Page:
The sign says "Est. 1912". But the earliest reference I found in Polk's New York City Directory was in 1915: "Vercesi Paul photo h 233 E 22d." Paul J. Vercesi, photographer, seems to have established a shop at 128 E. 23d St. around 1916. Then this moved to the present address in 1919. The shop sold photographic supplies, then became "Vercesi Radio & Music Shop" in the late 1920s. The photographic supplies seem to have been dropped around 1940, and the business was radio and music until "hardware" was added in the 1960s. The 2002 Manhattan telephone directory carried "Vercesi Paul J radio" as well as a listing for "Vercesi Hardware."
The founder was Paul Joseph Vercesi, 1898-1971. He appears in the U. S. Census of 1910 living at 146 Sullivan St. His father is Albert Vercesi, an iceman, who immigrated from Italy in 1890. In 1930 the Vercesis lived at 152 E. 22nd St. (a block downtown from the shop on 23rd St.). Albert is called Albi Vercesi. Paul, age 32, is still single and his occupation is "Salesman Music Store." Another son, William, age 25, is also a "Salesman Music Store."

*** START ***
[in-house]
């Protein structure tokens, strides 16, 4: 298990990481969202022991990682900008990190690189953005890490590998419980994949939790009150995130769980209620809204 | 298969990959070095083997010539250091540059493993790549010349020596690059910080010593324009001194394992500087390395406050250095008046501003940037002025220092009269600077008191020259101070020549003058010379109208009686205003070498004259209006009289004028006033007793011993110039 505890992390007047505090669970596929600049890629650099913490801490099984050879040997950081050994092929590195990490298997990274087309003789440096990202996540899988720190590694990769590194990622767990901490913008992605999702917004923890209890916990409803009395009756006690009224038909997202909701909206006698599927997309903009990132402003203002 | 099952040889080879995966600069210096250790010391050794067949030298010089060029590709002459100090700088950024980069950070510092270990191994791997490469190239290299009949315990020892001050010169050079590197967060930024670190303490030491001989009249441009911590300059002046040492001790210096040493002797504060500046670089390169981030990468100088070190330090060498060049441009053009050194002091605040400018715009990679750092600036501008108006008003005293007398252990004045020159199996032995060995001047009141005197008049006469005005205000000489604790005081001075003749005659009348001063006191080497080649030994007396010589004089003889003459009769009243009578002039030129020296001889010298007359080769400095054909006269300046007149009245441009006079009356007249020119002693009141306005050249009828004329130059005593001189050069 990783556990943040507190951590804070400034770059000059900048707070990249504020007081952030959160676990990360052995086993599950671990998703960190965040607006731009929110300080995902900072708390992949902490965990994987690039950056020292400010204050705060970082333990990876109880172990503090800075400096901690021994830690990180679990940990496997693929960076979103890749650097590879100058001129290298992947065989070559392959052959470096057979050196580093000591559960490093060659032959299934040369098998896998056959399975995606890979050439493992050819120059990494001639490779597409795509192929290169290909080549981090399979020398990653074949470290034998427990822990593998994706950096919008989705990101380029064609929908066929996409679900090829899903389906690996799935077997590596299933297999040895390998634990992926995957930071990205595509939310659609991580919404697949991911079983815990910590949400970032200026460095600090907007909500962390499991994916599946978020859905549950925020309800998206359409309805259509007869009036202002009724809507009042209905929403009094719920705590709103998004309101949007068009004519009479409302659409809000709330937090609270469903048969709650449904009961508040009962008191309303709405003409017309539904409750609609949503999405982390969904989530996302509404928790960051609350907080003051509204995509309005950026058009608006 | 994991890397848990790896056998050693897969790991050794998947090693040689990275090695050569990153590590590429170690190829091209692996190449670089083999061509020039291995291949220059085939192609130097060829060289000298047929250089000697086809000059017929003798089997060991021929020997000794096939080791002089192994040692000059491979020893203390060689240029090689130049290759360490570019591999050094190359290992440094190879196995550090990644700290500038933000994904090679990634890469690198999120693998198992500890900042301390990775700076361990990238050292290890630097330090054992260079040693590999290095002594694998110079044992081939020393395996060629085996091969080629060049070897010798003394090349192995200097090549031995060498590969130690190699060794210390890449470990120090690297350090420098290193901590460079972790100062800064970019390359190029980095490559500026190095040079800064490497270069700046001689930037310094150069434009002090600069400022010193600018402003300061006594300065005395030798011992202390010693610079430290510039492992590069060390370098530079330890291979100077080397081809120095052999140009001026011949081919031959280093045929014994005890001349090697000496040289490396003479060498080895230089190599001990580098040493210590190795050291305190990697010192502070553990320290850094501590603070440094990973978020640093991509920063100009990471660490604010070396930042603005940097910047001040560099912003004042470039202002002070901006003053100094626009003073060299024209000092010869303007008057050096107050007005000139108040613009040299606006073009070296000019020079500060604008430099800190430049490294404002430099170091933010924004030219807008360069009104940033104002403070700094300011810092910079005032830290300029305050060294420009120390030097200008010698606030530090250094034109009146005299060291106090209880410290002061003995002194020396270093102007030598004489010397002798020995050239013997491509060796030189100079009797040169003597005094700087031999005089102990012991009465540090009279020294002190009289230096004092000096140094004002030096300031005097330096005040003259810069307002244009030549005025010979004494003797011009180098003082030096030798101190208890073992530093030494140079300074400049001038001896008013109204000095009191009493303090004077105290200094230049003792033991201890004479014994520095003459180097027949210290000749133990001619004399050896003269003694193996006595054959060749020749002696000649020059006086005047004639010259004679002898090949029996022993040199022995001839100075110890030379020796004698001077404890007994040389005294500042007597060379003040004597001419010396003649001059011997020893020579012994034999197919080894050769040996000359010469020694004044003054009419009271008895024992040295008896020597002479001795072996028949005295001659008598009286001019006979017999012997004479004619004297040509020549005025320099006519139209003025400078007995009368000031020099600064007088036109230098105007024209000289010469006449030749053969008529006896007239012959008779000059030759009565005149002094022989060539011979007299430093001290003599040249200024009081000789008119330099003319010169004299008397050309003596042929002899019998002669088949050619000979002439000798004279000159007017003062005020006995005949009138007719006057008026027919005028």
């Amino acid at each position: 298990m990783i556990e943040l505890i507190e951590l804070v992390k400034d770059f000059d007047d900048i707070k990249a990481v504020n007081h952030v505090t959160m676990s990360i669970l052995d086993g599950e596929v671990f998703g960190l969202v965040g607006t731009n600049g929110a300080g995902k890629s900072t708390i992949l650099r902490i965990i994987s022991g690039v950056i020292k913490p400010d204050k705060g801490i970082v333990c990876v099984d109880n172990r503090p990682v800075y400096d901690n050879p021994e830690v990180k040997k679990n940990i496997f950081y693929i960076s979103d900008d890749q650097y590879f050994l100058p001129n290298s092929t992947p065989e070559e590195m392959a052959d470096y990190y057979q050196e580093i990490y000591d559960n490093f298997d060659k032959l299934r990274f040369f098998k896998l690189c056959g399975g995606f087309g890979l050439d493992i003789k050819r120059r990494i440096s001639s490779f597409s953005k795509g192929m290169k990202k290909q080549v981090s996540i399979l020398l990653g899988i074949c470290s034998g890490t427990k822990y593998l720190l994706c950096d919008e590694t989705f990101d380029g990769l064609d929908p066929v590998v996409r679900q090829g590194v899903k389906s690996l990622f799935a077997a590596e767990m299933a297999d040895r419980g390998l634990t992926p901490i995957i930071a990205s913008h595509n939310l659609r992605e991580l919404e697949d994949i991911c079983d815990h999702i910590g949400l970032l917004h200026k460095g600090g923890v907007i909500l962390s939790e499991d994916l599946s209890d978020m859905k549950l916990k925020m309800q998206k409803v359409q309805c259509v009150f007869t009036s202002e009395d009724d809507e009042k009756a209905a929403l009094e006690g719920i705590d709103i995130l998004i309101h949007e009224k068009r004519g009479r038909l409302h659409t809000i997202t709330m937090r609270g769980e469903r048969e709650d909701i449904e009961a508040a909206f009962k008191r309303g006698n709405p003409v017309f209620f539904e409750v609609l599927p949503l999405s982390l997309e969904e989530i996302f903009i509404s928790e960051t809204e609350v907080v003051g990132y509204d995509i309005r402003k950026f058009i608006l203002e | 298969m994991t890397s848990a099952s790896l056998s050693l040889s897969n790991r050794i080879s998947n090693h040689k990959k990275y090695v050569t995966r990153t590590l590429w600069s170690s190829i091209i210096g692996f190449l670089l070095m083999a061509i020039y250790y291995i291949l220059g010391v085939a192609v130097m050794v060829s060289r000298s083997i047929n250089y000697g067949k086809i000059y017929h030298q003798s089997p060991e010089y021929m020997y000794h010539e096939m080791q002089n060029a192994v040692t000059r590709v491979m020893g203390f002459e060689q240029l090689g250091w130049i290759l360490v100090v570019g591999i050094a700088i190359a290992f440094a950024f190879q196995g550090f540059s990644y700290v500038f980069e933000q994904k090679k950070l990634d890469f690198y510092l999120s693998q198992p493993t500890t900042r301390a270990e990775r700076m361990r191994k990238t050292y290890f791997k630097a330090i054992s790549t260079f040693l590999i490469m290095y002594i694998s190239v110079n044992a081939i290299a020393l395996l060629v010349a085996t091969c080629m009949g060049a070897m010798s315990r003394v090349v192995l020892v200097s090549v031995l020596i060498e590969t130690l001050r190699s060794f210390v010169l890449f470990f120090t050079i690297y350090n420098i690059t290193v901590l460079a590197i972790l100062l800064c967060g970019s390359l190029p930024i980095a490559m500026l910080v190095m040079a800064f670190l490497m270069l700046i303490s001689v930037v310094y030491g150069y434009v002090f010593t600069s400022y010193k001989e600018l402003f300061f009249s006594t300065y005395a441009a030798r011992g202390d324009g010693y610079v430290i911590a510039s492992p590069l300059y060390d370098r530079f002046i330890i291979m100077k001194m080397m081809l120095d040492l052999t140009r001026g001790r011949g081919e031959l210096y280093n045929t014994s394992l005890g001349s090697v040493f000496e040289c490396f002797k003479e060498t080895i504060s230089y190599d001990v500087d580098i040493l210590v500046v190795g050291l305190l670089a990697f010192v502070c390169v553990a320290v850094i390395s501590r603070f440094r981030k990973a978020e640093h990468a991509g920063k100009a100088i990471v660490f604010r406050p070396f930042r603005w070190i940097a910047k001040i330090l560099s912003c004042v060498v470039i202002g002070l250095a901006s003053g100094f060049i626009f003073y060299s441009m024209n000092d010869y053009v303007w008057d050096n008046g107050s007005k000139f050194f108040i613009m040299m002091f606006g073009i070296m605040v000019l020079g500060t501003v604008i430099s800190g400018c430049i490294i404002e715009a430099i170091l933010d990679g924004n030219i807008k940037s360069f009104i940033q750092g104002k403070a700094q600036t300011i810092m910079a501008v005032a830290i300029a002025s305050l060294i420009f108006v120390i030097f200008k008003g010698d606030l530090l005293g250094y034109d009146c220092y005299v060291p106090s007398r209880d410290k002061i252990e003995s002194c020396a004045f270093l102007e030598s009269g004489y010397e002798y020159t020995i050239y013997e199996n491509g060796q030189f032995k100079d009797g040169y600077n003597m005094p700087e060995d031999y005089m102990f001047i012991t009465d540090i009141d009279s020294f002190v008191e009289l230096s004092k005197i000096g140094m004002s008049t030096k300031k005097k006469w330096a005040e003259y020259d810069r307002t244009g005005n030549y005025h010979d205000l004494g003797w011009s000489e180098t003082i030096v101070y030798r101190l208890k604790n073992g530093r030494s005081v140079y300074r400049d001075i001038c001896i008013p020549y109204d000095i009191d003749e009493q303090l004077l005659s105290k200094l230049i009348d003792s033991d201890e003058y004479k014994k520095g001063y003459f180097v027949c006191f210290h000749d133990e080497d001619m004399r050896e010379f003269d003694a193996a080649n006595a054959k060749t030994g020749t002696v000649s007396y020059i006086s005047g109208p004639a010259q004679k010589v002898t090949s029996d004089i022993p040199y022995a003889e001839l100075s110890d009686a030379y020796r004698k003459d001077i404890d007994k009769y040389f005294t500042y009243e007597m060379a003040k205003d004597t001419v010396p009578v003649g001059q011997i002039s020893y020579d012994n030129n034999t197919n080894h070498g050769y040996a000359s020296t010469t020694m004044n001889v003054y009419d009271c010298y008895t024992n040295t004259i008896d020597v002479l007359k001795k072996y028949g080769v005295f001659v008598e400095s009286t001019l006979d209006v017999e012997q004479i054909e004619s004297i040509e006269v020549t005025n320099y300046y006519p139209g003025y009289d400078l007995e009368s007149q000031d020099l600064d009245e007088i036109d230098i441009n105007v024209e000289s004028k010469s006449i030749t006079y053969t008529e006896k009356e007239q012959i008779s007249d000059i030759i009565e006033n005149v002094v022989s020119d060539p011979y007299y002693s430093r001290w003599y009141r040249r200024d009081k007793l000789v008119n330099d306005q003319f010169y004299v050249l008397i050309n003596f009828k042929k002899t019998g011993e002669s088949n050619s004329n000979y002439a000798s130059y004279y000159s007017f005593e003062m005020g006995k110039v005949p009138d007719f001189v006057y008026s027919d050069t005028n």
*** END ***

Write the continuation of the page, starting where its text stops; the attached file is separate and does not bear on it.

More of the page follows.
In 1929 the New York Times (16 May 1929, p. 31) reported that "Paul Vercesi, owner of a radio store at 152 East Twenty-third Street" had been brought to court "on a summons charging that the loudspeaker at his shop caused unnecessary street noise and was operated from early morning to late at night." The presiding magistrate apparently made a personal inspection of the case: "He went to the seventh floor of the Hotel Kenmore, 145 East Twenty-third Street, and the noise was 'unbearable,' he said today." In November Vercesi was sentenced to ten days in the workhouse, "but the sentence was suspended on his promise to desist" (Times 20 Nov. 1929, p. 60).
In 1937 the New York Times (30 June 1937, p. 46) reported that Paul Vercesi and William Chermick, Vercesi Radio and Music Shop, 168 Greenwich Street, were among 21 persons arrested in raids for violations of the State Trademark Law. They were charged with false representations as to the makes of radio sets and false and misleading advertisements. A follow-up story indicated that Vercesi Music and Radio Shop, Inc., 152 East Twenty-third Street, was fined $100 for the offense. But also that "Sentences were suspended for two co-defendants, Paul Vercesi and William Chermick" (Times 4 Dec. 1937 p. 6).
The sign was created by the Liberty Sign Co. who date from around 1937 (located originally at 149 W. 23rd St.). The sign, then, is 1937 or later.
A photo dated 2 Oct. 1936 in the New York Public Library's Digital Collections shows a very different sign, stressing Radio Service.
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